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Regions meet ECN voter registration targets

Mon, 3 March 2014 02:58
by Innocentia Gaoes
News

Over half of the country’s 14 regions have met their targets for the general voter registration as the over one million estimated Namibians from the approximately 1.3 million who are over 18 years, according to the 2011 census, registered throughout the regions.
The general voters registration (GVR) started on the 15th of January and ended yesterday.
According to official statistics released by the Electoral Commission of Namibia (ECN) late last week, a total of 974 545 Namibians had already registered by 22nd February. Khomas was the leading region in the number of voters registered with 164 027, followed by Omusati with 113 526 and Ohangwena with 107 368. The Omaheke Region reported the lowest voters registered with 32 790 as of 22nd February.
Khomas Region saw a high number of voters turning up at the three big constituencies - the Tobias Hainyeko, Moses //Garoeb and Samora Marchel - yesterday. Regional co-ordinator, Hendrick van Wyk, said he is certain Khomas will record the highest number of eligible voters registered once the official results are released by the ECN.
In the Kunene Region, the general voter registration was successful, as its target was 45 000 but midway through yesterday, the region had already registered more than 46 000 eligible voters.
“Numbers are coming in. Long queues are visible, especially in the Opuwo urban constituency and all the registration points around the Outjo Constituency are very busy,” said the regional co-ordinator for the Kunene Region, Ismael Ouseb.
Ouseb further said the success of the whole process in the region was because of the engagement and support of all the stakeholders; ECN, political parties, voter registration officers and the public.
In the Hardap Region, the process went well, with long queues visible both in Mariental and Rehoboth throughout the period under review. The registration points in both Rehoboth and Mariental got an extra kit at the venues where there were initially only single kits. This was to help speed up the process as yesterday was busy.
Although Hardap regional co-ordinator, Isaack Witbooi, could not tell by midday yesterday how many people had registered as the mobile teams were out in the rural areas, making it difficult for them to register the figures, he was proud to say they had registered over 80% of their 47 000 target.
“According to the ECN statistics, the region has about 47 000 eligible voters and currently there is an estimate of over 40 000 registered voters, which is more than 80% of the potential voters,” said Witbooi, adding, “I applaud the voter registration team of ECN for a job well done and their patience with those who approached the registration poles to register”.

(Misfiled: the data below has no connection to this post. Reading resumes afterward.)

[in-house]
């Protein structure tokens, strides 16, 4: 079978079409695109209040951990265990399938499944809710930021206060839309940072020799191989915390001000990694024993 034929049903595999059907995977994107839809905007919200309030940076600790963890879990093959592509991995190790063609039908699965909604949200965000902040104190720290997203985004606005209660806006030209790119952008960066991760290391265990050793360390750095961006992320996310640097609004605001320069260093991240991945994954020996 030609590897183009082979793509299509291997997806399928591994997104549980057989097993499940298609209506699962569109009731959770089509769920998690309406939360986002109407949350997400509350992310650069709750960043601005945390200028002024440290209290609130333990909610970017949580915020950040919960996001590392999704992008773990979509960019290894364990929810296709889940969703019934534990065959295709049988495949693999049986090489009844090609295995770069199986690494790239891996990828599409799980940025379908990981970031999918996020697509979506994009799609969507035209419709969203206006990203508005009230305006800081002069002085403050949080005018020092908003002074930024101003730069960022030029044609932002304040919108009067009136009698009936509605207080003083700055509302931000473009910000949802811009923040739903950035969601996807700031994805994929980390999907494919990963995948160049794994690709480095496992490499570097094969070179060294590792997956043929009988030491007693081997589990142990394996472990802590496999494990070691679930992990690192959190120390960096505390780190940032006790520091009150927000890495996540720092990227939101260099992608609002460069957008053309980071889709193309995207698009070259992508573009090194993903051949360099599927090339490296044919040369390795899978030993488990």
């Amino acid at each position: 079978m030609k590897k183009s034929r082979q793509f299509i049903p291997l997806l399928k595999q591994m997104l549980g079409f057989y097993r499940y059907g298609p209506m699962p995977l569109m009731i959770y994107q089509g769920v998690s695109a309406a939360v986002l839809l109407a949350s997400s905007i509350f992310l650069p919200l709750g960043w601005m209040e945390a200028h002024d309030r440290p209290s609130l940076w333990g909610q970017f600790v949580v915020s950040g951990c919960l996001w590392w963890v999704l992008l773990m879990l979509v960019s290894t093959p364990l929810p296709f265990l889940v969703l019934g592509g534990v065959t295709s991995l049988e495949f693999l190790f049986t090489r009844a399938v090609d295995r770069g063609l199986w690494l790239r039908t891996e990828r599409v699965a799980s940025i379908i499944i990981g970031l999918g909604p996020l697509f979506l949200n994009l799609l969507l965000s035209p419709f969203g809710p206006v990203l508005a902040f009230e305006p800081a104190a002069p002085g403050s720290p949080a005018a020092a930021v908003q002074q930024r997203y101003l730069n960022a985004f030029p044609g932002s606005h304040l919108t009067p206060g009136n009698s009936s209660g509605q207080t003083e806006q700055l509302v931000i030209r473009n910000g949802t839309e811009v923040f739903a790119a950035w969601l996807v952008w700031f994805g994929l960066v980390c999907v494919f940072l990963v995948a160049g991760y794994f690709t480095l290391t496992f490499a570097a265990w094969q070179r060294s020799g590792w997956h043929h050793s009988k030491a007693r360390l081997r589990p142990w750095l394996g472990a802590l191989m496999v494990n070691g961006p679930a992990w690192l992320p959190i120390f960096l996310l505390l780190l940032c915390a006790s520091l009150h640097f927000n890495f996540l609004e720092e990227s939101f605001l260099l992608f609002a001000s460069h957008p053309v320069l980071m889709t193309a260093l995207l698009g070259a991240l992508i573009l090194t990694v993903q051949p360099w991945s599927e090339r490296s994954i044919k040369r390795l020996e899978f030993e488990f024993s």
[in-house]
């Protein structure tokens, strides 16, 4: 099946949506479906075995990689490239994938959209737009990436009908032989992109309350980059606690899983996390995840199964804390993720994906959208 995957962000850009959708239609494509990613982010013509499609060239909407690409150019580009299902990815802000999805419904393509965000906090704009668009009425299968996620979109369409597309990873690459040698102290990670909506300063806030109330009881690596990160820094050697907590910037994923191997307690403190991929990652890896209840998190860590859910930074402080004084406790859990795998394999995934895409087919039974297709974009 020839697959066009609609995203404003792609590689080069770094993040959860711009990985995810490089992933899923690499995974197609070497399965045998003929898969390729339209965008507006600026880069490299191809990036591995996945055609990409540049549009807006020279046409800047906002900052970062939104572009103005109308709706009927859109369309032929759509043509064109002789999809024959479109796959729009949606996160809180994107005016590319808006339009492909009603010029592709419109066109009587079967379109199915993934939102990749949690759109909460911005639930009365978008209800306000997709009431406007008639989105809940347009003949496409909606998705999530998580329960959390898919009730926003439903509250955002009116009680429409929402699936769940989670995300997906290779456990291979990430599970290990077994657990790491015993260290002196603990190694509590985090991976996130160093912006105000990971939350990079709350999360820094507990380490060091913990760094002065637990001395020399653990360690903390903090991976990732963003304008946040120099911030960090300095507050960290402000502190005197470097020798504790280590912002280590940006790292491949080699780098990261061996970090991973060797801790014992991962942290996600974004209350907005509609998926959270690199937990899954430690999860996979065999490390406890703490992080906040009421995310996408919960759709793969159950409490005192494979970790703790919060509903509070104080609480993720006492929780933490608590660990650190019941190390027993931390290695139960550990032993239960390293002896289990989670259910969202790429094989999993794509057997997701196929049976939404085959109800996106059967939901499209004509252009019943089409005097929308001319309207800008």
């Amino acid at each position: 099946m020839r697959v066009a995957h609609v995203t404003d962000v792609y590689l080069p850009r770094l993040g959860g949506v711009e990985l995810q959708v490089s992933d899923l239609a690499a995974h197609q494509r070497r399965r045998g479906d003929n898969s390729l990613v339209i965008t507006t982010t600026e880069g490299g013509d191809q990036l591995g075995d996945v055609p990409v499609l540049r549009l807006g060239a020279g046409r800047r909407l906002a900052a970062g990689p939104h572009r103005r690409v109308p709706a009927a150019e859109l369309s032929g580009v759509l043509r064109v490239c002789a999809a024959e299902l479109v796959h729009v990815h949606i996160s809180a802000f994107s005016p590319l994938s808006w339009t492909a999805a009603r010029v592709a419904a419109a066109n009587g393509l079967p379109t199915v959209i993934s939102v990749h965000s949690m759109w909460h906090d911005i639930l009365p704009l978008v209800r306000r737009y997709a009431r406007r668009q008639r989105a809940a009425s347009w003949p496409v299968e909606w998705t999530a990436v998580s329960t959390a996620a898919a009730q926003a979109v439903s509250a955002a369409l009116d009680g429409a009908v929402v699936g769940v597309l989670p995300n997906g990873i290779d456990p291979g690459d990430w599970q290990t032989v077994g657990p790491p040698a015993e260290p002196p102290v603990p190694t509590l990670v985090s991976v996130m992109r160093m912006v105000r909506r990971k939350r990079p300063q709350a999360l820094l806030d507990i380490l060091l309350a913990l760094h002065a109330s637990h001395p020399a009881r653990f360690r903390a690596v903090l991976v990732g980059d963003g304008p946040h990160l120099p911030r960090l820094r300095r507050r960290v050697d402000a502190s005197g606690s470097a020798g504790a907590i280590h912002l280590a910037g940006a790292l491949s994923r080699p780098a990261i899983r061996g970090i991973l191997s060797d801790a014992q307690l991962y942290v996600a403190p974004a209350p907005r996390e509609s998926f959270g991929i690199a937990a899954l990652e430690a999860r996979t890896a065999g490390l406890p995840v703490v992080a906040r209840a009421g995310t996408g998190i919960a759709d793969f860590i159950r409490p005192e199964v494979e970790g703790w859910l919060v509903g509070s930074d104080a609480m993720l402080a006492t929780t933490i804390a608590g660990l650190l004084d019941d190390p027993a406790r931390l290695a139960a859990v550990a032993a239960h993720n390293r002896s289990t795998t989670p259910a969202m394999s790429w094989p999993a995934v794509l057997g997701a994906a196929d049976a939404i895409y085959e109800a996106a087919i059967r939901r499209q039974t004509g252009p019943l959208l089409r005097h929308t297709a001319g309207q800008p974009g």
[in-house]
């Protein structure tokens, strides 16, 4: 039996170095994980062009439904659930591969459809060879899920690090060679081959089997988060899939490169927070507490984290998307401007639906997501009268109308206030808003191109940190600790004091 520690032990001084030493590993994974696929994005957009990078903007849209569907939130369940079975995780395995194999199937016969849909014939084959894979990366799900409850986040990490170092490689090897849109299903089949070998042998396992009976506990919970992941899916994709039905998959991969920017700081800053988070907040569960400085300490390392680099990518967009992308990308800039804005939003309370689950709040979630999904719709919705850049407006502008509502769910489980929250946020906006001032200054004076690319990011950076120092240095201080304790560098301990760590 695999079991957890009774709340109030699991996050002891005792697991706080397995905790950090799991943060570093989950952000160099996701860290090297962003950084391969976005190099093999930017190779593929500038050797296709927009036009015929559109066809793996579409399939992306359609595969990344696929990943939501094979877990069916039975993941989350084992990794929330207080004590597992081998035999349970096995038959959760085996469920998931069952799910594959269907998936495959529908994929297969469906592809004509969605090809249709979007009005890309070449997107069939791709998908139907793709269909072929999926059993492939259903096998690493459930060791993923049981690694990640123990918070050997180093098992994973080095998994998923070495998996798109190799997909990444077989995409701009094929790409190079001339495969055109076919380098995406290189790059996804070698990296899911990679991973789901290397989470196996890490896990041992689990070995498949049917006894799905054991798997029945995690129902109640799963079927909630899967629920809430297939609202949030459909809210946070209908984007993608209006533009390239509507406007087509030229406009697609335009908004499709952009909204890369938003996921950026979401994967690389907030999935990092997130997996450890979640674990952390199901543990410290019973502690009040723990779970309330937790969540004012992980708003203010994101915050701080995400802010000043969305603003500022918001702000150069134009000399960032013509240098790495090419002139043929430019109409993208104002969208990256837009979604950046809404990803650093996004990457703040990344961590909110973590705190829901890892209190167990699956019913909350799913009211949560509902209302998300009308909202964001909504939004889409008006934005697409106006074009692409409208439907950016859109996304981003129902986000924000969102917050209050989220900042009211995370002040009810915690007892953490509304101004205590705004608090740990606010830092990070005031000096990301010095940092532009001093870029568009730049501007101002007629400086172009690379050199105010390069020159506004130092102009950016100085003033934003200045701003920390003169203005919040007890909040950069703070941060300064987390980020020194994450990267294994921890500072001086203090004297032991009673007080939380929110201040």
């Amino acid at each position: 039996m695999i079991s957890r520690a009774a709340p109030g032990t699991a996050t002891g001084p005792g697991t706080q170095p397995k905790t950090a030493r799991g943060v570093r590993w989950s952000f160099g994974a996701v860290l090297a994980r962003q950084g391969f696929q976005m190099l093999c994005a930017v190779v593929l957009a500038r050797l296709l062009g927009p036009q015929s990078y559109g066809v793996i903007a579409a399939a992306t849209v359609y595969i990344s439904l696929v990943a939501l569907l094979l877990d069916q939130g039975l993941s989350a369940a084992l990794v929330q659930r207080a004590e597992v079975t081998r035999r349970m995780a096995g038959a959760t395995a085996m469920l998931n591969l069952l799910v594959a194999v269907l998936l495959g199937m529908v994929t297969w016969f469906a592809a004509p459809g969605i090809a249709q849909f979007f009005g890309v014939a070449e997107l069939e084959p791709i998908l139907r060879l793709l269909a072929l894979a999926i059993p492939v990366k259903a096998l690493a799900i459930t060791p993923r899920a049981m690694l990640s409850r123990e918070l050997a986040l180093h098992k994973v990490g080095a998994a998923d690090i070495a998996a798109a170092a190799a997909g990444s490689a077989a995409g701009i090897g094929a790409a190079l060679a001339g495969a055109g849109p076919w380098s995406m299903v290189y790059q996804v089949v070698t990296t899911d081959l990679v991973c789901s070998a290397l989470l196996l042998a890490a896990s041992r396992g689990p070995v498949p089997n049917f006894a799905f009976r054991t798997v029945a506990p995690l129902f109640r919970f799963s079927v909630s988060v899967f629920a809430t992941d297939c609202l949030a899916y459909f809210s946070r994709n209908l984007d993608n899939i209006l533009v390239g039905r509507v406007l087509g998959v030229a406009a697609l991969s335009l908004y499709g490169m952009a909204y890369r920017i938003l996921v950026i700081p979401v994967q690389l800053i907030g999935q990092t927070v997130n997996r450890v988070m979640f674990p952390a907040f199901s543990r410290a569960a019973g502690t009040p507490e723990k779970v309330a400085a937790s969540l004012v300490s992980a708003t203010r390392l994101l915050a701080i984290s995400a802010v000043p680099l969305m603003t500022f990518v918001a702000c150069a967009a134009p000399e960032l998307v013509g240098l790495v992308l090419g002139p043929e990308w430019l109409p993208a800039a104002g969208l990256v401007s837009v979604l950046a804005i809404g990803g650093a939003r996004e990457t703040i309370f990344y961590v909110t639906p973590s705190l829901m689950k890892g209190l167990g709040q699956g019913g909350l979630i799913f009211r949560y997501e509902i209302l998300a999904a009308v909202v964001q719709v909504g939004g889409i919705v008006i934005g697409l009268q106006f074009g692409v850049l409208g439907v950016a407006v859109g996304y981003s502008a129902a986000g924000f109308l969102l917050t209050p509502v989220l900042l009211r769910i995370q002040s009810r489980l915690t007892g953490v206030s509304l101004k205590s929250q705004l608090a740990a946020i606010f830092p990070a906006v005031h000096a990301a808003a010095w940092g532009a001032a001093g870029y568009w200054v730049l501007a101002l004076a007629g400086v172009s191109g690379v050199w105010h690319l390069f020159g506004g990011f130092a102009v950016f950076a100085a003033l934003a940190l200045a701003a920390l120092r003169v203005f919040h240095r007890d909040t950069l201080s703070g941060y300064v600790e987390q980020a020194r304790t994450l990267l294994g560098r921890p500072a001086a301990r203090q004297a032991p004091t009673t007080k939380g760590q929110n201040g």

Karas was no different from the rest of the successful regions, as all the points in Keetmanshoop were busy, with over 42 800 registered by midday yesterday.
The region has about 76 000 residents and the regional co-ordinator believes they registered over 80% of the eligible voters. “The day is very busy, I do not know whether or not we will finalise the process by seven o’clock tonight, as we are expecting more people. However, we are satisfied with the outcome,” added Augustinus Ucham.
Otjozondjupa Region also recorded success in the GVR, as 76 000 eligible voters had already registered by midday yesterday out of the approximated 82 000 eligible voters.
“There have been long queues since yesterday (Saturday) but we will finish registering everyone today,” said the regional co-ordinator, Friedrich Rugharo.
Rugharo also said they called back mobile teams to the registration venues where there were long queues and applauded the residents of his region for their patience throughout the process.
“Even the elderly stood patiently in the long queues to register,” said Rugharo, further thanking all those who were involved in the GVR process from the beginning.
In some regions, the electronic voting machines would break down and slow down the process the busier the registration points became. However, the regional co-ordinators remained optimistic the process would end on a positive note.
The main challenges in the GVR were experienced during the first week of the process where some of the machines were faulty. This slowed down the process. After the first week, however, everything went as planned and the ECN staff also got hold of the new electronic registration machines.
Other challenges included most of the rural residents not having national documents. In the Otjozondjupa Region, a number of farm workers did not have identity documents while some farmers did not allow the ECN teams to enter their farms to have the workers registered.
The GVR ended yesterday but the supplementary dates will be announced by ECN, to assist those who missed the first phase, such as those who were under the age of 18 by the end of the first phase.